A novel of tremendous scope and beauty, The Translator tells of the relationship between an exiled Russian poet and his American translator during the Cuban missile crisis, a time when a writer’s words — especially forbidden ones — could be powerful enough to change the course of history.
A master literary stylist, John Crowley has carried readers to diverse and remarkable places in his award-winning, critically acclaimed novels – from his classic fable, Little, Big, to his New York TimesNotable Book, The Translator. Now, for the first time, all of his short fiction has been collected in one volume, demonstrating the scope, the vision, and the wonder of one of America’s greatest storytellers. Courage and achievement are celebrated and questioned, paradoxes examined, and human frailty appreciated in fifteen tales, at once lyrical and provocative, ranging fromthe fantastic to the achingly real. Be it a tale of an expulsion from Eden, a journey through time, the dreams of a failed writer, ora dead woman’s ambiguous legacy, each story in Novelties & Souvenirs is a glorious reading experience, offering delights to be savored . . . and remembered.
Pierce Moffett, an out-of-work teacher, and Rosie Rasmussen, a recent divorcee, are drawn to the house of Fellowes Kraft, an historical romance writer, and discover evidence of an alternate history
Documents discovered in a rotting old trunk in an English storage room prove that the manuscript of a novel by Byron once existed, and that it was saved from destruction, read, and annotated by Ada, Countess of Lovelace, a brilliant mathematician and Byron’s abandoned daughter, during the final, agonizing months of her young life. While the curious mystery of what became of the manuscript itself is explored, we are permitted to read it — the whole of Byron’s only novel — beginning to end.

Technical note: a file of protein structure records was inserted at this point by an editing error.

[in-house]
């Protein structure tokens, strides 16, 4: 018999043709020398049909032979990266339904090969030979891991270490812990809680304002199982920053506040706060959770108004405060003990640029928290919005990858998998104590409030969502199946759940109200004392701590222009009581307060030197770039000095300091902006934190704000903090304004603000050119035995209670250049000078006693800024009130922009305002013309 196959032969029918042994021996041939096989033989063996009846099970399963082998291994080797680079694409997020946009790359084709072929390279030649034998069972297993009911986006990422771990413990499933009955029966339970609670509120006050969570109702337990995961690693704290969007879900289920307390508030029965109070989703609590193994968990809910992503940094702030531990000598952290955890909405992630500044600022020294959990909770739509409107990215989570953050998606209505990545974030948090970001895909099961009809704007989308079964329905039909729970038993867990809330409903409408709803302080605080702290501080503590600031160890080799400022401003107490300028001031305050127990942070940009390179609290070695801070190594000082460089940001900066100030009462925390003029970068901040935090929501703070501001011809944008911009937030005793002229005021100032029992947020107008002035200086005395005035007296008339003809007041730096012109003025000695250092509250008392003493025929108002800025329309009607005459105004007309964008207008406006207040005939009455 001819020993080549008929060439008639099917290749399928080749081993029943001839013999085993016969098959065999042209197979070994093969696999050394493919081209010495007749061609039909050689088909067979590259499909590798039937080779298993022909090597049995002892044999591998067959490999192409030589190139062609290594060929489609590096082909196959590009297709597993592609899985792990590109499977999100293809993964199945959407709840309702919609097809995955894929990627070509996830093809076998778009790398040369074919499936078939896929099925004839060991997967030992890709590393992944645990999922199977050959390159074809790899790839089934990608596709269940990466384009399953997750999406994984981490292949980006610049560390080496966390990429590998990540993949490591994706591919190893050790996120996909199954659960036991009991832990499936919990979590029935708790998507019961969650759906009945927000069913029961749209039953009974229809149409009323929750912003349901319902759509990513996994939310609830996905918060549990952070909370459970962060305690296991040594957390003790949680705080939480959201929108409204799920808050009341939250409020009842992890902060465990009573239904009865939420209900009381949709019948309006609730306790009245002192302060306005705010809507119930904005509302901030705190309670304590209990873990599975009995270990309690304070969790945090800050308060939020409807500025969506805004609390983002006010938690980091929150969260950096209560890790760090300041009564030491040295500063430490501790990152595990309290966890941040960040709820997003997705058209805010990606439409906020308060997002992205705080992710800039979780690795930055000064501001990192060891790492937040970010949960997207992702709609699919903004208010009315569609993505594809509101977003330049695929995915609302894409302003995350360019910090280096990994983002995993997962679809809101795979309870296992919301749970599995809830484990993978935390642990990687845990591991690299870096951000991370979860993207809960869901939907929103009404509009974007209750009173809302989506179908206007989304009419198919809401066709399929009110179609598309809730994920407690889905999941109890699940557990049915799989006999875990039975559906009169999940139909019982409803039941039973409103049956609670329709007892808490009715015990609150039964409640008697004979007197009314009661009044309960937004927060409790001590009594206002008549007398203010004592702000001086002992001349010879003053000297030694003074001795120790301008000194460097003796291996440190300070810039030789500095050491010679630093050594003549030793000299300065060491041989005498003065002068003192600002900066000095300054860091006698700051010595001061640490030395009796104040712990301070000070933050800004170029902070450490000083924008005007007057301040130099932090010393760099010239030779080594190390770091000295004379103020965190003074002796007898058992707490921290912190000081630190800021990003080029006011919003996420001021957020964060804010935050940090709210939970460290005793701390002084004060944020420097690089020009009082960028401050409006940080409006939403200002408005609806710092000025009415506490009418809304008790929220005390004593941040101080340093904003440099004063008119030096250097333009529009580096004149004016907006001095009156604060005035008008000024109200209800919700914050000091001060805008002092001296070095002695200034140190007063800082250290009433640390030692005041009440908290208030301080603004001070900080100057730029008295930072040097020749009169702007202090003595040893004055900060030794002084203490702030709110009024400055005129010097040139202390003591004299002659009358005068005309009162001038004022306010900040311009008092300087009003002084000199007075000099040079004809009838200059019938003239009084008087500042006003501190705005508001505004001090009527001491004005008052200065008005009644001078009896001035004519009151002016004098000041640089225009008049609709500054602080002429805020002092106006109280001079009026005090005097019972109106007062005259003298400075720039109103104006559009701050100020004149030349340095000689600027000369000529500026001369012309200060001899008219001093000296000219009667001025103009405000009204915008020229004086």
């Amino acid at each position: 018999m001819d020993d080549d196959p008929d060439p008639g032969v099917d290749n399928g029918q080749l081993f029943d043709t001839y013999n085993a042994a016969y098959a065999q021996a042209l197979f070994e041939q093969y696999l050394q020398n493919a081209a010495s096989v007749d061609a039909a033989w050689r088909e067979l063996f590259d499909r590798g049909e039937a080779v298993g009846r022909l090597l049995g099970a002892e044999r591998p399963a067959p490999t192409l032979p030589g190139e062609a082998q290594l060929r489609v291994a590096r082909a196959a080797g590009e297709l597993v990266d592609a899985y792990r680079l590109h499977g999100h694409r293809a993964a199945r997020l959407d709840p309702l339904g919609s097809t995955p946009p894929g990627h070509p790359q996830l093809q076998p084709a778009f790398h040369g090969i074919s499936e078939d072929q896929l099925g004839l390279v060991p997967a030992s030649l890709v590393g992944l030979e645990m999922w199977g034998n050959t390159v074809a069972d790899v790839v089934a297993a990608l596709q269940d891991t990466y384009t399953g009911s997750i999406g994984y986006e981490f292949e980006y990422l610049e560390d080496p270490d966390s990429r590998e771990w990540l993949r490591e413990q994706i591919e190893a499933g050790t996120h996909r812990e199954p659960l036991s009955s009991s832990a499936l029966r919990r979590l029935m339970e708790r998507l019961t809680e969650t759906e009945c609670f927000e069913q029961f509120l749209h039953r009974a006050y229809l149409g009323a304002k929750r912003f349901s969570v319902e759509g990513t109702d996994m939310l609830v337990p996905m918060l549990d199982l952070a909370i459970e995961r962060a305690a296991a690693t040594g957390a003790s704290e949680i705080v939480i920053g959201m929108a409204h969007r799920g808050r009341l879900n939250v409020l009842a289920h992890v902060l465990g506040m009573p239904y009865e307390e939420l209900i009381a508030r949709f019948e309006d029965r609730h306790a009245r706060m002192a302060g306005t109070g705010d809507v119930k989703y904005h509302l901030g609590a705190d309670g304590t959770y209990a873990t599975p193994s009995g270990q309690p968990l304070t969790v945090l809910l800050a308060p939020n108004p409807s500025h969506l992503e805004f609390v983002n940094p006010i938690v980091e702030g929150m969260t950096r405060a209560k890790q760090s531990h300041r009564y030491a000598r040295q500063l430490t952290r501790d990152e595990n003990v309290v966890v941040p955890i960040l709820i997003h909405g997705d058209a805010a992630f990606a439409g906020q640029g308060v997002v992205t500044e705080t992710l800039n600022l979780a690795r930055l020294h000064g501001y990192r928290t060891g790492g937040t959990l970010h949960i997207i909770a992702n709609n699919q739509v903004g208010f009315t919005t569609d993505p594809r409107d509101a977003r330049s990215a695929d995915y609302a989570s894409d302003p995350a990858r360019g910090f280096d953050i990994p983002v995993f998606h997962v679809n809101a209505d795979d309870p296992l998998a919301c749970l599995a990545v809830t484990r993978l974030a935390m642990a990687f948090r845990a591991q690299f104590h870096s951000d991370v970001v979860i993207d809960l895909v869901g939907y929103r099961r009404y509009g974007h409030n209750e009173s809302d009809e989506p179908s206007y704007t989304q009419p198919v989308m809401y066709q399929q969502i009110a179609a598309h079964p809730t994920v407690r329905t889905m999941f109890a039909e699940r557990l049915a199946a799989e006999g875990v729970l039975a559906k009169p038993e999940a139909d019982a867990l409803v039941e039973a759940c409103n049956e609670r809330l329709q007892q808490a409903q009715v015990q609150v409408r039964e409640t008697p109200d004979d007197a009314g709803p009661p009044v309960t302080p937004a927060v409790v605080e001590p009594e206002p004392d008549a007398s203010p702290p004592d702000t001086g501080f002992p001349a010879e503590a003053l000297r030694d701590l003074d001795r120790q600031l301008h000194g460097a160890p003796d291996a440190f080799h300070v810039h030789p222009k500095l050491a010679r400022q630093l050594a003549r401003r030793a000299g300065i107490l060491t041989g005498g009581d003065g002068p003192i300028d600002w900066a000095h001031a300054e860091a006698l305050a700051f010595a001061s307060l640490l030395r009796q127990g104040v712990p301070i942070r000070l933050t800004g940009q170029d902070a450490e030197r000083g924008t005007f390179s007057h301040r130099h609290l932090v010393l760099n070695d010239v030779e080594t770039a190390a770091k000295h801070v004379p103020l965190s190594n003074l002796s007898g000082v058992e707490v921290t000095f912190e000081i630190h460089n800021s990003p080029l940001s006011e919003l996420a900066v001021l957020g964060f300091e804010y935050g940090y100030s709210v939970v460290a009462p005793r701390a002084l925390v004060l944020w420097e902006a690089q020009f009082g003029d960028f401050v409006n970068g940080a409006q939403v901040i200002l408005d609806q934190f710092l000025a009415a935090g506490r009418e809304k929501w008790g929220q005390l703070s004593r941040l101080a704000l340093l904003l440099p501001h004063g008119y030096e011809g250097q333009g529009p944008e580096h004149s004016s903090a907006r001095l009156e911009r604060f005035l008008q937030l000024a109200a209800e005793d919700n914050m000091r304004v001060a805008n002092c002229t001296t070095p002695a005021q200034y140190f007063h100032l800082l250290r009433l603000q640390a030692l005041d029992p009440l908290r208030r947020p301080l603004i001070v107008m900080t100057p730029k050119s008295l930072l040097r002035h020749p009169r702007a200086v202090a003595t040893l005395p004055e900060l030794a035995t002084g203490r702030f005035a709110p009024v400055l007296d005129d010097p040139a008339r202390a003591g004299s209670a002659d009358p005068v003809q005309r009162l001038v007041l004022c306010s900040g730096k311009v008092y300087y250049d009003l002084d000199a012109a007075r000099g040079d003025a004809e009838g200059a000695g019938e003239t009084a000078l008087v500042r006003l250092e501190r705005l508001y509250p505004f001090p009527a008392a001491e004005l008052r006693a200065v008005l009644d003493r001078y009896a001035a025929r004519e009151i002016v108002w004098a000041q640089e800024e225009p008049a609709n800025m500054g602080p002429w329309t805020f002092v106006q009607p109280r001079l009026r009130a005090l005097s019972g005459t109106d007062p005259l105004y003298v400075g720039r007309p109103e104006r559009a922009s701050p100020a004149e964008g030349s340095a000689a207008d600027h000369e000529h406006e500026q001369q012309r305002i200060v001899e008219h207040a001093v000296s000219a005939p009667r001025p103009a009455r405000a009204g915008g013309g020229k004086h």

And what a novel it is — a thrilling romance chock-full of treacheries and deceits, loves and fortunes gloriously gained and tragically lost; a tale of blood, vengeance, and mystery, of thrilling escapes and ruthless murder. Yet in the story of Ali — the bastard son of the demonic Lord Sane, torn from his life in high Albania to be raised a proper, if penniless, English gentleman — Ada finds gripping revelations of its author’s hidden character, and glimpses into the secrets of his soul.
From the critically acclaimed author of Lord Byron’s Novel and The Translator comes a novel set in World War II America that follows the stories of a group of aircraft factory workers—in particular, the enigmatic figure of draftsman Prosper Olander. Named one of the Best Books of 2009 by the Washington Post, Four Freedoms is a beautifully crafted story of liberation and redemption from an author who has been compared to Robertson Davies, Thomas Mann, and Gabriel Garcia Marquez.